Brexit snub: Ten EU states refuse to extradite their criminals to UK – letter exposes shun
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France, Germany and Poland have told the Home Office of their refusal to allow the extradition of their nationals. Meanwhile, Austria and the Czech Republic will only hand over suspects to the UK with their permission.
The European Arrest Warrant was introduced in 2004 and obliged member states to arrest and transfer suspects to countries where they were wanted.
But since January, the UK longer takes part in the scheme and now has to liaise with Interpol (International Criminal Police Organisation) or attempt a prosecution in the Nationals home country.
The news was revealed in a letter sent from the Home Office to the House of Lords EU Security and Justice Sub-Committee.
The letter said: “I can confirm a total of 10 EU Member States have notified of their intention to exercise an absolute bar on the extradition of their own nationals.
“This includes Croatia, Finland, France, Germany, Greece, Latvia, Poland, Slovakia, Slovenia and Sweden.
“In addition, Austria and Czech Republic have noted that their own nationals will only be extradited with their consent.
“Where Member States refuse the extradition of their nationals, the Agreement requires the State concerned to refer the case to its own prosecution authorities. In such cases the Agreement establishes an obligation to provide appropriate support to victims and witnesses.”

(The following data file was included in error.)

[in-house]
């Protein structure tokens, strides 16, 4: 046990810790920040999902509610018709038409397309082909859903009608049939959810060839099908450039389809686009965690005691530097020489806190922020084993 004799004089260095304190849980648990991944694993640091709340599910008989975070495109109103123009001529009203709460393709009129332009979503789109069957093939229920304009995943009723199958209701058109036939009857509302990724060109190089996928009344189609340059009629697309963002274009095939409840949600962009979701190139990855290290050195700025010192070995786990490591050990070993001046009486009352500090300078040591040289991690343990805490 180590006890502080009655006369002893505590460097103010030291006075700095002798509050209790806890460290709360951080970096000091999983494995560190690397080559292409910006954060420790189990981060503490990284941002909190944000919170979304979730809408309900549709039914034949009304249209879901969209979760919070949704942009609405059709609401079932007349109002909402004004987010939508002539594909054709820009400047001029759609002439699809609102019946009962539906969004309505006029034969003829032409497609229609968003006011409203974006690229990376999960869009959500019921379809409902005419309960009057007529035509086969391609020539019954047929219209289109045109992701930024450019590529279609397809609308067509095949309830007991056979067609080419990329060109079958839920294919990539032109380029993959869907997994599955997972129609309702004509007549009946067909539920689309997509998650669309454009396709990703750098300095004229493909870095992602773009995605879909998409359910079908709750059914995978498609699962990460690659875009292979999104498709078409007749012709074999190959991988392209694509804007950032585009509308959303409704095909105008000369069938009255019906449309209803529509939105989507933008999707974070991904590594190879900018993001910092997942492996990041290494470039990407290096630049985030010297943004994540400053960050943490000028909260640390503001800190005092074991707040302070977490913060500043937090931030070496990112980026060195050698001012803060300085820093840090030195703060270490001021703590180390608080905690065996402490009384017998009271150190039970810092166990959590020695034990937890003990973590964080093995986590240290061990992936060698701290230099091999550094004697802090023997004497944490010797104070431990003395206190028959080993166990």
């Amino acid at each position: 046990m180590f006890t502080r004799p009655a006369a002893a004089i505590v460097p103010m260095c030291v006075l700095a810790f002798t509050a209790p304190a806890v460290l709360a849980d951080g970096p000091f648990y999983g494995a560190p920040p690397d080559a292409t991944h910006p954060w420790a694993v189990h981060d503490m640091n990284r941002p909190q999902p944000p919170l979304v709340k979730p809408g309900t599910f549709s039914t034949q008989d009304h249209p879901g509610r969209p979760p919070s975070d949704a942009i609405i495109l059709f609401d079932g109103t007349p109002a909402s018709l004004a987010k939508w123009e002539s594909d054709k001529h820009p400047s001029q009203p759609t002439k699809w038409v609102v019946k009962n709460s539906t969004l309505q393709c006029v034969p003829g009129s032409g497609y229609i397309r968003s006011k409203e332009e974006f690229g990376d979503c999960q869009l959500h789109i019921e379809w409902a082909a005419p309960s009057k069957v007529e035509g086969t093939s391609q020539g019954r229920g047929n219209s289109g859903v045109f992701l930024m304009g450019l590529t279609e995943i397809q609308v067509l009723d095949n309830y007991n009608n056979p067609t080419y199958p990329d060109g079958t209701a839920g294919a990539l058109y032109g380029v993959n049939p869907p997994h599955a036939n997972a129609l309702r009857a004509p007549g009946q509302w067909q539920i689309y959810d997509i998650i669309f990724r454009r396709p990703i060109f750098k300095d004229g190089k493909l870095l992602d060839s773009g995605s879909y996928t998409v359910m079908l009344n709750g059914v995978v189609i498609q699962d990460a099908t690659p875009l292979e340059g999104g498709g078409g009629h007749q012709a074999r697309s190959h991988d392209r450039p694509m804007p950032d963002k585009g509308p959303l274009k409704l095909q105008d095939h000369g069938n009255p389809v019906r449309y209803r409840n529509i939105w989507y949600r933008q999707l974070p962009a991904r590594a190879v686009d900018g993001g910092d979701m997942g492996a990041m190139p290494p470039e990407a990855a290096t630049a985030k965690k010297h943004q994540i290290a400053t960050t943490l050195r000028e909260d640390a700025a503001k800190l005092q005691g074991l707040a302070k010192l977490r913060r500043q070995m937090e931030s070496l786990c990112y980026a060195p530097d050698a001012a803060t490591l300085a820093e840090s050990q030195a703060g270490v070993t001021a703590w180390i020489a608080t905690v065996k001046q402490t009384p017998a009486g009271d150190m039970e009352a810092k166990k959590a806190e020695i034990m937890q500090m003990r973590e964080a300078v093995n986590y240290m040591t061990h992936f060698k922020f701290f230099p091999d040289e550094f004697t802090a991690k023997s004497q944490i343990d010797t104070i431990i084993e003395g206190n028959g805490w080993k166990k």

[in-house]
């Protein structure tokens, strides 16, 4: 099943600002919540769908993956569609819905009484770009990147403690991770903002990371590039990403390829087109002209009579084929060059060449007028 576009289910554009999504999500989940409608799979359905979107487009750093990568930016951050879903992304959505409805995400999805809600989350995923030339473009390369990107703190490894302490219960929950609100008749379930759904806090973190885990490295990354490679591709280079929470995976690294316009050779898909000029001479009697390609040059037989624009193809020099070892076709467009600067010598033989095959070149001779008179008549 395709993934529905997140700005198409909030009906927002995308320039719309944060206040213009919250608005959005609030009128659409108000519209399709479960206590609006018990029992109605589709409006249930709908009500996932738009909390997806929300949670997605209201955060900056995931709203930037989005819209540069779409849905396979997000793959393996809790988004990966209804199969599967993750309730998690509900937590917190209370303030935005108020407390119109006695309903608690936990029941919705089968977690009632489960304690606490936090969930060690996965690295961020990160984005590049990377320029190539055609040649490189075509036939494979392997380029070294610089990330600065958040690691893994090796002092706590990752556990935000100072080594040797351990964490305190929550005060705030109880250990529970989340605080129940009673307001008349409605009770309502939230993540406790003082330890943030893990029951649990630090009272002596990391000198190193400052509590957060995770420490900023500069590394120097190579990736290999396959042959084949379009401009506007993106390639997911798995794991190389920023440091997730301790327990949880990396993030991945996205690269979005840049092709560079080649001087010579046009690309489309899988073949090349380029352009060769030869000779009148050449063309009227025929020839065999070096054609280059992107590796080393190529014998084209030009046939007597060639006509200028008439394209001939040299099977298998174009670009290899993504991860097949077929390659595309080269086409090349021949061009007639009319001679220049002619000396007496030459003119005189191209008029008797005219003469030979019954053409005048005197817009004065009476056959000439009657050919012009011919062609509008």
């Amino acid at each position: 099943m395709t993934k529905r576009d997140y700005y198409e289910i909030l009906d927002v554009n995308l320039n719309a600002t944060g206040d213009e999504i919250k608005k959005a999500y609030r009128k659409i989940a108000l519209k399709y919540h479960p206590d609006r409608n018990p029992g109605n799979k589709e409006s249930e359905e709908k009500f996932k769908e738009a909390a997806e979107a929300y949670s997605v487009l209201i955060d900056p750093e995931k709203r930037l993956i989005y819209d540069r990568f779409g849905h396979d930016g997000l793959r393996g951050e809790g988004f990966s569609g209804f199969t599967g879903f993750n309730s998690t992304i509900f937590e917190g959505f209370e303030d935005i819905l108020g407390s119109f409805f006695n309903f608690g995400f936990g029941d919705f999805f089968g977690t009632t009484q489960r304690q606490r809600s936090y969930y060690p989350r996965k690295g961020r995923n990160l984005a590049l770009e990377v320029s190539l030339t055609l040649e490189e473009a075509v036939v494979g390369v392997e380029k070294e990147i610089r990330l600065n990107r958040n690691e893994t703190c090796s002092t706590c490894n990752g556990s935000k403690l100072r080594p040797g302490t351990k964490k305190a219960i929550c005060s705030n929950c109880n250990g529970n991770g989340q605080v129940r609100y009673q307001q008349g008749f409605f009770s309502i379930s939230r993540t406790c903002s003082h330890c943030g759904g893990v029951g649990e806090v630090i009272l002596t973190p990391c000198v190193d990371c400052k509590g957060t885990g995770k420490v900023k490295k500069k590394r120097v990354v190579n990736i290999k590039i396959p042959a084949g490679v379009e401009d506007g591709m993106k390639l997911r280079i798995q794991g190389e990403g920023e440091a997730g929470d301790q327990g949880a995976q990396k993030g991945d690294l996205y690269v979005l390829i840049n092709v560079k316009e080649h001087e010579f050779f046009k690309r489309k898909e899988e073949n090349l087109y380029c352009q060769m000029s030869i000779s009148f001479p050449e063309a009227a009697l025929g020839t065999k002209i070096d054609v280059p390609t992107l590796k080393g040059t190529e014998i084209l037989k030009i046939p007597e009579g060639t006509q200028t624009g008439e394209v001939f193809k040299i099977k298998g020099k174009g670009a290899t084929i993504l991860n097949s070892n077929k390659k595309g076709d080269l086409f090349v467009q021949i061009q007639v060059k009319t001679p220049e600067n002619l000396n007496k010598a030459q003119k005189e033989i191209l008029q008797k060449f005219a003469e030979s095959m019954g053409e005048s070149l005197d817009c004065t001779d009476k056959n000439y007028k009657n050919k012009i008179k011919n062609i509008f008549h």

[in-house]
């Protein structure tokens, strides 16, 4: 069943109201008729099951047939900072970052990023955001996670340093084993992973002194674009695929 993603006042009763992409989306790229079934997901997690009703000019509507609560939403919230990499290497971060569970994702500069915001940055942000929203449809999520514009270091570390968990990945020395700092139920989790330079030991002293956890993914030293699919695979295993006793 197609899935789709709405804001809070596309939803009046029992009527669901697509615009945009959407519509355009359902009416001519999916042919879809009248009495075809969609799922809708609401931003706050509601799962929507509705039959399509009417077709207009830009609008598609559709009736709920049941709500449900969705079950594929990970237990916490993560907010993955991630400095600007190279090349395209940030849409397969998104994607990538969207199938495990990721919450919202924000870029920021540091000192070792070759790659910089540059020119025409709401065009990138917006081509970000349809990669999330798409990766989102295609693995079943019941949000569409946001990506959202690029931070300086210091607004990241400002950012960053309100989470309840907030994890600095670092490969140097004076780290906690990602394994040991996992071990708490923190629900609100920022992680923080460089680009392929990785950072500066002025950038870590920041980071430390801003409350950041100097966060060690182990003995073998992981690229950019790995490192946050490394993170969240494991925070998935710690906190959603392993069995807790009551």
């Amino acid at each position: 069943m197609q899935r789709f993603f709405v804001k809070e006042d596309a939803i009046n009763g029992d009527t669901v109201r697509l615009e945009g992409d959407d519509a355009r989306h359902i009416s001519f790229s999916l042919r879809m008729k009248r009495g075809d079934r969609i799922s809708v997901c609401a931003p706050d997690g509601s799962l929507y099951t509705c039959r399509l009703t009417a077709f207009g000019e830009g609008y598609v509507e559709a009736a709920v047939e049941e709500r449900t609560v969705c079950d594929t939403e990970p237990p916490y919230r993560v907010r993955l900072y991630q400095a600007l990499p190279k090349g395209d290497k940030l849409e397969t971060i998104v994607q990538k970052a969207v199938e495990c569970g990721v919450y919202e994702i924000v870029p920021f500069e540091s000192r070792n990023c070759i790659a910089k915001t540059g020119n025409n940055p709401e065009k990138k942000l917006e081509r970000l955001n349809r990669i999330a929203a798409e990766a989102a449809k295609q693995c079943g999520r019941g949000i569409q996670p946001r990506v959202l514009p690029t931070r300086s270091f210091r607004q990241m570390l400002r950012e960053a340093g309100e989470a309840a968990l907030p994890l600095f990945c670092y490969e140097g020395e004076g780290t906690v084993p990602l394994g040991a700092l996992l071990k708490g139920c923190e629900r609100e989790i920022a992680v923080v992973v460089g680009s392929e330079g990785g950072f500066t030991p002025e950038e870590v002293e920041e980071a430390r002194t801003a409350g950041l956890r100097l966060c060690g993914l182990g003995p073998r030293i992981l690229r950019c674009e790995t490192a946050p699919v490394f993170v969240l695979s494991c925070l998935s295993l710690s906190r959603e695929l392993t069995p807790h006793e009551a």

The Lords EU Security and Justice Sub-Committee also claimed the UK lost “significant” access to EU policing data because of Brexit.
Britain lost access to EU databases which included information on wanted people and criminal records at the end of the transition period.
However, UK ministers secured access to information including air passenger data as part of the post-Brexit trade deal secured with the EU.
Lord Ricketts, former national security adviser and Chairman of the Committee argued the new post-Brexit arrangements were “complex and untested.”
He stressed their effectiveness would “depend crucially on how they are implemented at the operational level”.
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In response to the Lords reports, Home Office Minister Kevin Foster MP, said: “The UK agreed a comprehensive security agreement with the EU that ensures the UK continues to be one of the safest countries in the world.
“We continue to work closely with domestic and EU partners to monitor the new arrangements and have excellent cooperation with EU member states on a wide range of law enforcement and criminal justice issues.”
Mr Foster continued: “Some EU member states have long-held constitutional bars against the extradition of their own nationals to non-EU countries, which is why we negotiated a specific agreement which allows for offenders to face justice via another route, even where a country will not extradite their own national.”
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